Turbulence will be stronger and occur more often if carbon dioxide emissions double by 2050 as the International Energy Agency forecasts, scientists at the universities of Reading and East Anglia said in the study published in the journal Nature Climate Change.
- The scientists focused on the North Atlantic flight corridor - where 600 planes travel between Europe and North America each day - using computer simulations to examine the effects of climate change on conditions there.
- They found that the chances of encountering significant turbulence by the middle of the century will increase by between 40 and 170 percent, with the most likely outcome being a doubling of airspace containing significant turbulence.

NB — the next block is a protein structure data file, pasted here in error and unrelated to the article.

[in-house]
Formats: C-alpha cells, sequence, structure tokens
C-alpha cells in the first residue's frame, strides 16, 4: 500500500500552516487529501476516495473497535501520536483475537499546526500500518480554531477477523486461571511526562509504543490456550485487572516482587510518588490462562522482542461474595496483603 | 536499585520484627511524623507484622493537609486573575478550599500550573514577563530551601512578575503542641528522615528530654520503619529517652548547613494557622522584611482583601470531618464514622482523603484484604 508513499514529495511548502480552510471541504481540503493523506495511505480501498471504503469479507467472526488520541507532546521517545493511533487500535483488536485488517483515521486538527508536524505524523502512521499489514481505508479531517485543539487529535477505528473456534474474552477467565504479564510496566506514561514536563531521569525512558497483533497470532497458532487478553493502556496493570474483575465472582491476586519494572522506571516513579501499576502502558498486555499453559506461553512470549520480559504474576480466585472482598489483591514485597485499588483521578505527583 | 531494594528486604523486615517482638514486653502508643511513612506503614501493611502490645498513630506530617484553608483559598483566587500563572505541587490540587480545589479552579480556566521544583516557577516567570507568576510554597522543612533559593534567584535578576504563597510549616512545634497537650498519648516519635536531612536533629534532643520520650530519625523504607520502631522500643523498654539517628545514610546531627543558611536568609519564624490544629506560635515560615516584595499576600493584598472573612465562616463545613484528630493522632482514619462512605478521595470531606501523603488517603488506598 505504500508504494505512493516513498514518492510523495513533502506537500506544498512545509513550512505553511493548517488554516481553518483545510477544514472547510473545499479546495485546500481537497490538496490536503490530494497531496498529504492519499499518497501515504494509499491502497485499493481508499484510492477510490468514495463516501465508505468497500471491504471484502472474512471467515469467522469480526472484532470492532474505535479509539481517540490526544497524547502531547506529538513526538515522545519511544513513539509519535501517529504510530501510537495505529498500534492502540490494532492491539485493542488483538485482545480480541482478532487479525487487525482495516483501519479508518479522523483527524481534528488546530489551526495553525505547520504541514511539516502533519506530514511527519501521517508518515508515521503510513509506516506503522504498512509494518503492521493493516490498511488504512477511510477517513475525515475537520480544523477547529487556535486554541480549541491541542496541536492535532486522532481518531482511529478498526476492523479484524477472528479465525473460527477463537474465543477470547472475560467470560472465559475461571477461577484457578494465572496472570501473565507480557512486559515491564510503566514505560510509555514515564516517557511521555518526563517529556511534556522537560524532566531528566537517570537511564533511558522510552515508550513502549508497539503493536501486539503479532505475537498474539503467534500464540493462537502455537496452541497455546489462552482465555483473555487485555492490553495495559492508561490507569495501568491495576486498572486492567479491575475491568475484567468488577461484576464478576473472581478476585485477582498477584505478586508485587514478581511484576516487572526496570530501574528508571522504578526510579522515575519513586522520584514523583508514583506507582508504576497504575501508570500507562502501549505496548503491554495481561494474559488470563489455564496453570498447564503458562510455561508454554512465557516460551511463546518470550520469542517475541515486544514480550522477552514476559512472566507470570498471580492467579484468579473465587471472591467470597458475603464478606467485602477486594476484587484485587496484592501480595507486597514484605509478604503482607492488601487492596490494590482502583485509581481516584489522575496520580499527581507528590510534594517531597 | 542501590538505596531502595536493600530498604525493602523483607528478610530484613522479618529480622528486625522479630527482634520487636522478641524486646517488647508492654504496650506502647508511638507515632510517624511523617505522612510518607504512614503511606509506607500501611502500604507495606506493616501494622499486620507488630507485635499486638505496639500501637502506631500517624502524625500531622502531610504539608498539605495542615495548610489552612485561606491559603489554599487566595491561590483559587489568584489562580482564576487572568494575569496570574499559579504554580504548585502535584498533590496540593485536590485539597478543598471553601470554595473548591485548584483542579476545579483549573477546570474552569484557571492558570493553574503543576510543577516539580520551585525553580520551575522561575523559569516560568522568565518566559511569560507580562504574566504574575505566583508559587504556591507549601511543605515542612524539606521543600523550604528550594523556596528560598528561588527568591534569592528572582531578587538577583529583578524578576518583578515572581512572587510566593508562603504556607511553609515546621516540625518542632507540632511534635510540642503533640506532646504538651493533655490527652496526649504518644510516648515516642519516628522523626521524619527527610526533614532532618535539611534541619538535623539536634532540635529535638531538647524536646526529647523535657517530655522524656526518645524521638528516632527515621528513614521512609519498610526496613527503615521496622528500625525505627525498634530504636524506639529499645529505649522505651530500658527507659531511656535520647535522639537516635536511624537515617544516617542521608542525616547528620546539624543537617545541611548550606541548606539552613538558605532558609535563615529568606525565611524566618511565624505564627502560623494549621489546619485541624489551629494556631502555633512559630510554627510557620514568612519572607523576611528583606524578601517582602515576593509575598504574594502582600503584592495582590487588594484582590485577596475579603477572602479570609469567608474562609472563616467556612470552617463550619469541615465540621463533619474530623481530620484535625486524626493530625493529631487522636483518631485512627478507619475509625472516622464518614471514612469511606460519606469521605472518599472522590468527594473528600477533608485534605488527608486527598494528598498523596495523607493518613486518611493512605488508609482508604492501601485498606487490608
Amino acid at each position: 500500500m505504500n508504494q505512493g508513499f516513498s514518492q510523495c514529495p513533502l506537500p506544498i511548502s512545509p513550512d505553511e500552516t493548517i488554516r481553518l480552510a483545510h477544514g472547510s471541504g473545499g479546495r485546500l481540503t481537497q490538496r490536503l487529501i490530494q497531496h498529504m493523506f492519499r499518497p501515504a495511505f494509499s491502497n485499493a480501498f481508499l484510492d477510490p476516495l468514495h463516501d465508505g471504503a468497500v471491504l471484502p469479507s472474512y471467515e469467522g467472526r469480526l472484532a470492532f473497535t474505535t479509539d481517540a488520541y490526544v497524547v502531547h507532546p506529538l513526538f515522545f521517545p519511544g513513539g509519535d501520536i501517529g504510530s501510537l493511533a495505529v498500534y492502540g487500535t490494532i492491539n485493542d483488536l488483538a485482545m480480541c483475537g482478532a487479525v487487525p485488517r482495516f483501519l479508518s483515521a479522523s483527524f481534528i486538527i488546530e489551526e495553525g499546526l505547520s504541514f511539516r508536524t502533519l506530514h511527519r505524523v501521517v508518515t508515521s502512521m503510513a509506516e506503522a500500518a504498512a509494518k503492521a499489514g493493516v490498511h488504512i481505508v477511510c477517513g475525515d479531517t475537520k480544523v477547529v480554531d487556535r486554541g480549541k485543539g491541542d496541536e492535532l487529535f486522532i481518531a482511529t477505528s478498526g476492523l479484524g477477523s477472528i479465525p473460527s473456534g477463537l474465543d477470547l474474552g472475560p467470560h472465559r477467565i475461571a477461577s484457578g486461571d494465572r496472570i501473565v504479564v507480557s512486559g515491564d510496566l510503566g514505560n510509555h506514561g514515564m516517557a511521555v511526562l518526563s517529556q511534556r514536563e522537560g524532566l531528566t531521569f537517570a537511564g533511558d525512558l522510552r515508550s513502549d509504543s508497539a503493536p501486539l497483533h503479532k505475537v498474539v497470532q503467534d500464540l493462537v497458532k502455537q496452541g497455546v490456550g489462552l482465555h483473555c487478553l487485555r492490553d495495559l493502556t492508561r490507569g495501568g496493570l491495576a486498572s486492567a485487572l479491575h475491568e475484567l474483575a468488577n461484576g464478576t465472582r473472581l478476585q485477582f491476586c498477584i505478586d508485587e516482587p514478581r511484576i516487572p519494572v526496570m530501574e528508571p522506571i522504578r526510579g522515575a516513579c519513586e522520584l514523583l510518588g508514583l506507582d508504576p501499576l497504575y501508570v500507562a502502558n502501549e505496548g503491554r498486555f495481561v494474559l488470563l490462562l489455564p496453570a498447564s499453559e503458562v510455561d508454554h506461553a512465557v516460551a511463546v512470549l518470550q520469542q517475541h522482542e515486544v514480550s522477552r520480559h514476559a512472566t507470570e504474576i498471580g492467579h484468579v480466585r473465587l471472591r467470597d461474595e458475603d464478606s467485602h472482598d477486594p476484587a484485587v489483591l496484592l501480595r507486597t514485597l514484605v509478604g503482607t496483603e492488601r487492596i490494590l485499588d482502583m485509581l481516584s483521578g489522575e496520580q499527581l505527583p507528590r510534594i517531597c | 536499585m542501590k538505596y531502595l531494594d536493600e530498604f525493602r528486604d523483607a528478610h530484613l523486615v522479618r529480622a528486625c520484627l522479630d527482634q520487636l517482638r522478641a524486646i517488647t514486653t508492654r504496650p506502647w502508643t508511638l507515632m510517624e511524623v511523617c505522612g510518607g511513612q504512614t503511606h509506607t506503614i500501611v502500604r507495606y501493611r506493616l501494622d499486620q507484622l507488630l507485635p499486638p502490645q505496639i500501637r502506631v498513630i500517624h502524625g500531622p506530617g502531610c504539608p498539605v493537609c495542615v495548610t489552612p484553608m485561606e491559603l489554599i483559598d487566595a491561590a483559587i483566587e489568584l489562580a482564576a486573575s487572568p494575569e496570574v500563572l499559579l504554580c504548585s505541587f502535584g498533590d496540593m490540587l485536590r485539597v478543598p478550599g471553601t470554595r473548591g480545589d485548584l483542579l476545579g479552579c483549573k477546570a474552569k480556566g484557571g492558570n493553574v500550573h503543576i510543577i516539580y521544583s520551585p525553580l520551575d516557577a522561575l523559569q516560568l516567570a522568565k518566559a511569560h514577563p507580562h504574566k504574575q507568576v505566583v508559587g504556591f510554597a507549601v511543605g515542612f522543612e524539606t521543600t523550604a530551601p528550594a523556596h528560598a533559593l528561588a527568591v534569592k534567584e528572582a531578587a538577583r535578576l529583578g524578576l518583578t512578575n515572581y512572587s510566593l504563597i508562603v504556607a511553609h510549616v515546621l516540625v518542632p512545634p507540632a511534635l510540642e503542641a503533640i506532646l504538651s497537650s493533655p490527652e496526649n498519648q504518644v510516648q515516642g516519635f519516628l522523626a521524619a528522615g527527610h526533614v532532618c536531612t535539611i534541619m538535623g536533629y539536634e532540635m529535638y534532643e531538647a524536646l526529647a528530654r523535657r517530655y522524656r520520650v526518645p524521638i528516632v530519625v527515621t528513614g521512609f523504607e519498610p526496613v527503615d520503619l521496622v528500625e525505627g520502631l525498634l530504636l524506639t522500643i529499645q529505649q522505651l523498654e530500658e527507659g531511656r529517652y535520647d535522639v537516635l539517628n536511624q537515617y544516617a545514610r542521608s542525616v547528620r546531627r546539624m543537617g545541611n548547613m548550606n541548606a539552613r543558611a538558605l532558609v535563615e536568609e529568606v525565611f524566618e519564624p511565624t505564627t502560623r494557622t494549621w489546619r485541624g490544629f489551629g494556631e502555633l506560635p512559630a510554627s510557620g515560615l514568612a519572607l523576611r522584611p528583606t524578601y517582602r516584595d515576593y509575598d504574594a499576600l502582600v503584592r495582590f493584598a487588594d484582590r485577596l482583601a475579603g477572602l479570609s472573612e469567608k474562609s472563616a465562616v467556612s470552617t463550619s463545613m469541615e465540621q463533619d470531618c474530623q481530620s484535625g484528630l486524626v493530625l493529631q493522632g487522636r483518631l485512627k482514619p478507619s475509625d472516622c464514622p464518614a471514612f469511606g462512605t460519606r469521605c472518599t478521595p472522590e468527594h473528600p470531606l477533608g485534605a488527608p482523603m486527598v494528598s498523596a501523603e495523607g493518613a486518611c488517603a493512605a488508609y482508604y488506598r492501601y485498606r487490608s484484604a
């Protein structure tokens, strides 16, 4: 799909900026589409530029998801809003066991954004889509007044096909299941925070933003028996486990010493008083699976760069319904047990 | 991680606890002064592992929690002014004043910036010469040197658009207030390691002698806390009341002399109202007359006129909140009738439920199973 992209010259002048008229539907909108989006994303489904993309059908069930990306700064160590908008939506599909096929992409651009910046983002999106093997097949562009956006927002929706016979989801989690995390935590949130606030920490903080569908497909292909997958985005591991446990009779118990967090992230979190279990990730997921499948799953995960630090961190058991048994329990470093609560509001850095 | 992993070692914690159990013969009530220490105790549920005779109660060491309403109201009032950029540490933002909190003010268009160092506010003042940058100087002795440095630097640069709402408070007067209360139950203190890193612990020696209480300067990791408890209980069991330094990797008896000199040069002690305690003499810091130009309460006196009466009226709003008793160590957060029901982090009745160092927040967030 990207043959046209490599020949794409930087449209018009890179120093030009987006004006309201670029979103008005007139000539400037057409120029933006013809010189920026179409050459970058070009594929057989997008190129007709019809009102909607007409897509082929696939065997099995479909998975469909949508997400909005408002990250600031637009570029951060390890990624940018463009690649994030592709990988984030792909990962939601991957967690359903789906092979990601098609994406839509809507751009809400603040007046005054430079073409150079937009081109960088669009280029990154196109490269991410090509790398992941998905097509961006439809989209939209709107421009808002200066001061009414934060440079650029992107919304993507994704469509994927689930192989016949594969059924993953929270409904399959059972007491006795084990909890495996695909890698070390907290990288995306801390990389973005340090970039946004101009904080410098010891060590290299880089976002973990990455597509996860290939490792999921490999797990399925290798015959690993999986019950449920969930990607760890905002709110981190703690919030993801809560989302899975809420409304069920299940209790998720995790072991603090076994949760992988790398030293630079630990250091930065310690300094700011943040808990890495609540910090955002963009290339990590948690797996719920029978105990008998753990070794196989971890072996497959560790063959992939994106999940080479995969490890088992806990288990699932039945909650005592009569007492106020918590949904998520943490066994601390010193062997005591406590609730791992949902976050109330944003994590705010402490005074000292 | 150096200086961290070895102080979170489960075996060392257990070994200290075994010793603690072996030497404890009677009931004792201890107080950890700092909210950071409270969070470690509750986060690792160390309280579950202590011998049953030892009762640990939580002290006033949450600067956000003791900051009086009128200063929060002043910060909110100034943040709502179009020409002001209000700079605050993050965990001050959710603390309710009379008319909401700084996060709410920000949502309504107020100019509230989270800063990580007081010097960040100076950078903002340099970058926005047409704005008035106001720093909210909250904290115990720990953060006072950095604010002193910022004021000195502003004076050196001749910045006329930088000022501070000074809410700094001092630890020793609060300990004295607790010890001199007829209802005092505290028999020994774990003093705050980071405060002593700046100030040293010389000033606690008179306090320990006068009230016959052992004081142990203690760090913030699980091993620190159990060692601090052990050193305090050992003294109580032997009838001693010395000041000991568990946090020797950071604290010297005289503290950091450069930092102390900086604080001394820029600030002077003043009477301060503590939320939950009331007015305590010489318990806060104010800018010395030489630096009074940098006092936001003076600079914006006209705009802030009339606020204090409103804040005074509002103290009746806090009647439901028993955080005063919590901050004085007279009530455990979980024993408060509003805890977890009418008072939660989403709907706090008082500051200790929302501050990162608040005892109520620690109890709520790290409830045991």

- The average strength of turbulence would also increase by between 10 and 40 percent.
- “Aviation is partly responsible for changing the climate in the first place. It is ironic that the climate looks set to exact its revenge by creating a more turbulent atmosphere for flying,” Williams said.
- The European Union tried to force all airlines landing or taking off from EU airports to pay for their emissions last year through its carbon trading scheme. But opposition was so fierce it almost led to a trade war, so the law was frozen for a year for inter-continental flights.